Critics at Cannes were quick to notice that the priest in Bad Education is not just a predatory pedophile: he “loves” the altar boy. Almodovar’s blithe response to pointed questions about this was “Why cannot a pedophile be in love?” Almodovar treats him sympathetically and privileges the pedophile’s gaze with slow-motion scenes of half-naked boys frolicking in a lake at the Catholic-school picnic. There is also an aerial shot of these boys in undershirts and shorts doing calisthenics at the command of the priest. It is not clear in the movie whether these particular scenes are intended to demonstrate the sensibility of the priest or of the director. And Almodovar is not about to disclaim the pedophilic implications of these scenes. He has chosen as the advertisement for Bad Education a photograph of the altar boy not as the vulnerable victim but as the inviting object of a pedophile’s desire. There is a love triangle involving the pedophile priest, his chosen altar boy, and the boy’s best friend-a precocious child who has already confirmed his true identity as a hedonist by reading about it in an encyclopedia. The pre-teenage boys, as we are discretely shown, experiment with mutual masturbation at the cinema. Their first love is the only triumph of eros in the film. The covetous priest has his rival, the hedonist, expelled from the Catholic boarding school so he can have the altar boy for himself.

Almodovar shows us the boy escaping from the priest’s first sexual overture. A drop of blood trickles down his forehead and then becomes a torrent that surreally covers half the boy’s face, splitting his soul into halves. When we see the child as an adult, he is a drug addict and a transsexual with breast implants, determined to blackmail the priest and get enough money to complete his sexual transformation. This is the real Angel, nŽ Ignacio, the hedonist director’s first love. Psychiatrists will recognize in this film much that they already know about sexual abuse and its long-term effects, what may come as a surprise is that the pedophile priest “loves” the child and Almodovar wants us to believe even in this form of unreciprocated love.

Still, the theme of exploitation is inextricably woven into Bad Education. The impostor turns out to be Ignacio’s younger brother, Juan, who has stolen his brother’s screenplay and wants to star in the play as Zahara, a female impersonator. He knows that part will make him famous. He is pretending to be gay and will do anything to get ahead as an actor. In truth, his brother’s sexuality repels and humiliates him. The twist and turns of the plot are unrelenting, as the exploited become exploiters. The director, who has discovered the impersonation, nonetheless gives the impostor the role of Zahara in the film, and their relationship begins. Gael Garcia Bernal’s performance as Juan is superb and makes brilliant use of Almodovar’s method and his own great talent. The audience can see that he is acting the part of a gay man and can also see what it costs him: the director informs the audience that the impersonator several times allowed “me to penetrate him.” And Almodovar shows us their faces side by side, one tortured and the other ecstatically torturing; in Bad Education, there are transgressions, they do have consequences, and the darkness is made visible.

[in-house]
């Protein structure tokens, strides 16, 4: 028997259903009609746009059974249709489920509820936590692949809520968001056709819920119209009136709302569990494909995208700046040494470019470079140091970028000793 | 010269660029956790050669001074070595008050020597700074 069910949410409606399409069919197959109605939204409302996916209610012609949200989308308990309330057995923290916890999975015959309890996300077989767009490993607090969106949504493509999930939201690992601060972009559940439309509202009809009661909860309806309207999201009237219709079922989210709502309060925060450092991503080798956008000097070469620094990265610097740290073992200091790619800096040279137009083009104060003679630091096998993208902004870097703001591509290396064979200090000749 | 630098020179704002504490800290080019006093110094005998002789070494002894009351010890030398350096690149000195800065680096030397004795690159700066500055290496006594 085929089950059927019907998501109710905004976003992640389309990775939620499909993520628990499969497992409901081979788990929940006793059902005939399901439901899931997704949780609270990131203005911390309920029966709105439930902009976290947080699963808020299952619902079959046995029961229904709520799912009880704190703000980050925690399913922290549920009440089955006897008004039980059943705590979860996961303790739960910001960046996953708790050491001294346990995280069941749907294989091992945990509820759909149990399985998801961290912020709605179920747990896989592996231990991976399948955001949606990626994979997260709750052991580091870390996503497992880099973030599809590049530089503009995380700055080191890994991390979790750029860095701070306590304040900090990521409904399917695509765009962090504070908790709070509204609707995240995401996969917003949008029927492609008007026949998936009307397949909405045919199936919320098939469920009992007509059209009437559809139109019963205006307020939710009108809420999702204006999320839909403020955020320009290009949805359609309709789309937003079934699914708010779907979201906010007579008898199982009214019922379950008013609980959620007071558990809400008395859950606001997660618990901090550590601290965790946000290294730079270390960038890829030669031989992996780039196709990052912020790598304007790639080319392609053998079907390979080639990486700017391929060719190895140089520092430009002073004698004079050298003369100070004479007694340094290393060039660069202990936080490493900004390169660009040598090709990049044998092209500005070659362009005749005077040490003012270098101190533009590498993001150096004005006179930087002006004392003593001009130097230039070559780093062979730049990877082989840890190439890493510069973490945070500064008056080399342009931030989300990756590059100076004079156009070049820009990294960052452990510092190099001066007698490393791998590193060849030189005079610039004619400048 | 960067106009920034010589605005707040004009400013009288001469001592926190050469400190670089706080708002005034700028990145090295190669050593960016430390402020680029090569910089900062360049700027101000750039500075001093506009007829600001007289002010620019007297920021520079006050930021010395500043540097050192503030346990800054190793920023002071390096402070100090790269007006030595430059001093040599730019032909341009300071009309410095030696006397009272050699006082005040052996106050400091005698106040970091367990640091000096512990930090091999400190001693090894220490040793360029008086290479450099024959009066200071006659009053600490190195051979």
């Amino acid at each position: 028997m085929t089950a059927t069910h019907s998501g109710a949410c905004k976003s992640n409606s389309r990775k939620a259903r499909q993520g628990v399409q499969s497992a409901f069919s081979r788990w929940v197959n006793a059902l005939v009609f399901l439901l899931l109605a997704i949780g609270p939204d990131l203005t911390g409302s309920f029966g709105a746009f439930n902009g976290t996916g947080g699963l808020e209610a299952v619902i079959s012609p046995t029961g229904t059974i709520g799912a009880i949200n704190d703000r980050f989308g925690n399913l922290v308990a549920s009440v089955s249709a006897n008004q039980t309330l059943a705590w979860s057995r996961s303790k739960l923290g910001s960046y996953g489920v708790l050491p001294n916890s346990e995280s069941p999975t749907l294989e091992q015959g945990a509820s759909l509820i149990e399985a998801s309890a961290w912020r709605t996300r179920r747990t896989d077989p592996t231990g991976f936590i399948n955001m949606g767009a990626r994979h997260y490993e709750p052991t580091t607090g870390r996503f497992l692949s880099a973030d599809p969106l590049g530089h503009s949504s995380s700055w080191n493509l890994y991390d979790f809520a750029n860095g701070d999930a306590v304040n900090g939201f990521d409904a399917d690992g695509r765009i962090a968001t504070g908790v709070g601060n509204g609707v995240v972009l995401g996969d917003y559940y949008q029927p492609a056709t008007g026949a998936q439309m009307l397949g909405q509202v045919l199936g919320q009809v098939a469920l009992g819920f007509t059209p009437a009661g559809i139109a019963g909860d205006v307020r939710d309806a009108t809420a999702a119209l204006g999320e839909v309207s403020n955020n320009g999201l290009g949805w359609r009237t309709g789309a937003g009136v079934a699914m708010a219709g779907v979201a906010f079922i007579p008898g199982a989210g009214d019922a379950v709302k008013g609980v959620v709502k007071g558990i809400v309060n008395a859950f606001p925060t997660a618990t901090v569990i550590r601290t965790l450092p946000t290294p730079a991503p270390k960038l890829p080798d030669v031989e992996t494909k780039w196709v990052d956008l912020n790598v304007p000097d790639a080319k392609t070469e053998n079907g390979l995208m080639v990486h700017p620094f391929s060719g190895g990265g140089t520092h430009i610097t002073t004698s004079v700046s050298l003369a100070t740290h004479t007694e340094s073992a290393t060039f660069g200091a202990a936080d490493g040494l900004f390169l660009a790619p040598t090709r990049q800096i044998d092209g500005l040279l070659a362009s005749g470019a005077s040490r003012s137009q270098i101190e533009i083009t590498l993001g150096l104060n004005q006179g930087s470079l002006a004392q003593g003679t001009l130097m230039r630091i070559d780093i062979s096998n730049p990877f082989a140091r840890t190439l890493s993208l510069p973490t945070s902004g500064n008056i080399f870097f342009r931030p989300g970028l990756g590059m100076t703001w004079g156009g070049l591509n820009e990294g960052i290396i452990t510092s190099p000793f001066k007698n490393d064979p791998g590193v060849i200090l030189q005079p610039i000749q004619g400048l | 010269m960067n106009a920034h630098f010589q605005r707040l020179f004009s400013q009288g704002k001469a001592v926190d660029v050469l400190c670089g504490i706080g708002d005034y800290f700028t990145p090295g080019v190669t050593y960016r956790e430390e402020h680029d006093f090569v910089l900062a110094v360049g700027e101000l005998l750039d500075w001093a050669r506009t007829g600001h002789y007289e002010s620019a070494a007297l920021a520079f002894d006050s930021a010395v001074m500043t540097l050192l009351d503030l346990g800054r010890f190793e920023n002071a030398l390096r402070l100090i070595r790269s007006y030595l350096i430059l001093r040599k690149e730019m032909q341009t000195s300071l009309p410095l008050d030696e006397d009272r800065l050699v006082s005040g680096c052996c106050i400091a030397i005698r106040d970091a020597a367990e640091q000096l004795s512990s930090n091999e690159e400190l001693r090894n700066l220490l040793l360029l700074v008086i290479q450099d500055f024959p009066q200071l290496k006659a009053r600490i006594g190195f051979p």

Almodovar ruefully acknowledges that he is getting older. “Only a genius,” he says, “can remain immature.” But if Americans are allowed to see this film they may well conclude that the mature Almodovar is now ready to take his place alongside the legendary Bu-uel. Almodovar’s film ends with the word “passion” filling the screen as the voiceover tells us the director (Almodovar) is still making films with passion. The New York Times and other mass media hav
e made the obvious comparison with Mel Gibson’s The Passion of the Christ. But what I think psychiatrists will be struck by is Almodovar’s compassion. It is the virtue that redeems all his films and all his sexual subversions.

Comments